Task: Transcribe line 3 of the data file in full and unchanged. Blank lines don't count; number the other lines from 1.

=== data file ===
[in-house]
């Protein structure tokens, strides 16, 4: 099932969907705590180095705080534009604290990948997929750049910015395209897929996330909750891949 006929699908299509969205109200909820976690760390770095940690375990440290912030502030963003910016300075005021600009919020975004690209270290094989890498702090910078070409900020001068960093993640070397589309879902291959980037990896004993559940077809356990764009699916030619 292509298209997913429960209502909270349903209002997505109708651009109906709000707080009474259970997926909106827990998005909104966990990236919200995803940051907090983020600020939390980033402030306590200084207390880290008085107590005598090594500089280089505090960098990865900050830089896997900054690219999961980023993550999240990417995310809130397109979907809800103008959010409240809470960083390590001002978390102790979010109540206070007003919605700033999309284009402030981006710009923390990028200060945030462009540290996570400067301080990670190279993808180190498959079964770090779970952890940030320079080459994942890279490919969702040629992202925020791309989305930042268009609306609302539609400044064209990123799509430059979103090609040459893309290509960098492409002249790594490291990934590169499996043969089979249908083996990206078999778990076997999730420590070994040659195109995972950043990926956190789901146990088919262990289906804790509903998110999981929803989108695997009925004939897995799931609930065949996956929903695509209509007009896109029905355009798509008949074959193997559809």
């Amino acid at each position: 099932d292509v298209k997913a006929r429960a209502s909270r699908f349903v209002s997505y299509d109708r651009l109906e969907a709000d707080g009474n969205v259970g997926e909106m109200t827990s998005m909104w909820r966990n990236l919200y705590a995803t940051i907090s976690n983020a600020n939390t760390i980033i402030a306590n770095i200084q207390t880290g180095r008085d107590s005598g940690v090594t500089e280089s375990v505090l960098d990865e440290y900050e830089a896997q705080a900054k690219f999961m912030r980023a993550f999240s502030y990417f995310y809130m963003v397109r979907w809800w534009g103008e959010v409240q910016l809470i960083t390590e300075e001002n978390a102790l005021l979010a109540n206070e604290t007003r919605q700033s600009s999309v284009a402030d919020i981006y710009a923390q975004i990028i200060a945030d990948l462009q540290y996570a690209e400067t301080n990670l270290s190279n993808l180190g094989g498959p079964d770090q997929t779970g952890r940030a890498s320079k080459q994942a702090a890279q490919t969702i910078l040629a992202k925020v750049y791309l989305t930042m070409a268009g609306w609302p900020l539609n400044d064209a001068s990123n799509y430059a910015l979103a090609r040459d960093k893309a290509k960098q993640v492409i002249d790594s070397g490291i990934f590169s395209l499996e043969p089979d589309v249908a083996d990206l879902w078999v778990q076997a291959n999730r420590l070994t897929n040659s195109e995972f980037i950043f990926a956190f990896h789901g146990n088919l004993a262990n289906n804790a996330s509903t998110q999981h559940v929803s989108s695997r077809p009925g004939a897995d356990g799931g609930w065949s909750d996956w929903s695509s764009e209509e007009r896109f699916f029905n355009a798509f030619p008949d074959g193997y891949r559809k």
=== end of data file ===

């Amino acid at each position: 099932d292509v298209k997913a006929r429960a209502s909270r699908f349903v209002s997505y299509d109708r651009l109906e969907a709000d707080g009474n969205v259970g997926e909106m109200t827990s998005m909104w909820r966990n990236l919200y705590a995803t940051i907090s976690n983020a600020n939390t760390i980033i402030a306590n770095i200084q207390t880290g180095r008085d107590s005598g940690v090594t500089e280089s375990v505090l960098d990865e440290y900050e830089a896997q705080a900054k690219f999961m912030r980023a993550f999240s502030y990417f995310y809130m963003v397109r979907w809800w534009g103008e959010v409240q910016l809470i960083t390590e300075e001002n978390a102790l005021l979010a109540n206070e604290t007003r919605q700033s600009s999309v284009a402030d919020i981006y710009a923390q975004i990028i200060a945030d990948l462009q540290y996570a690209e400067t301080n990670l270290s190279n993808l180190g094989g498959p079964d770090q997929t779970g952890r940030a890498s320079k080459q994942a702090a890279q490919t969702i910078l040629a992202k925020v750049y791309l989305t930042m070409a268009g609306w609302p900020l539609n400044d064209a001068s990123n799509y430059a910015l979103a090609r040459d960093k893309a290509k960098q993640v492409i002249d790594s070397g490291i990934f590169s395209l499996e043969p089979d589309v249908a083996d990206l879902w078999v778990q076997a291959n999730r420590l070994t897929n040659s195109e995972f980037i950043f990926a956190f990896h789901g146990n088919l004993a262990n289906n804790a996330s509903t998110q999981h559940v929803s989108s695997r077809p009925g004939a897995d356990g799931g609930w065949s909750d996956w929903s695509s764009e209509e007009r896109f699916f029905n355009a798509f030619p008949d074959g193997y891949r559809k």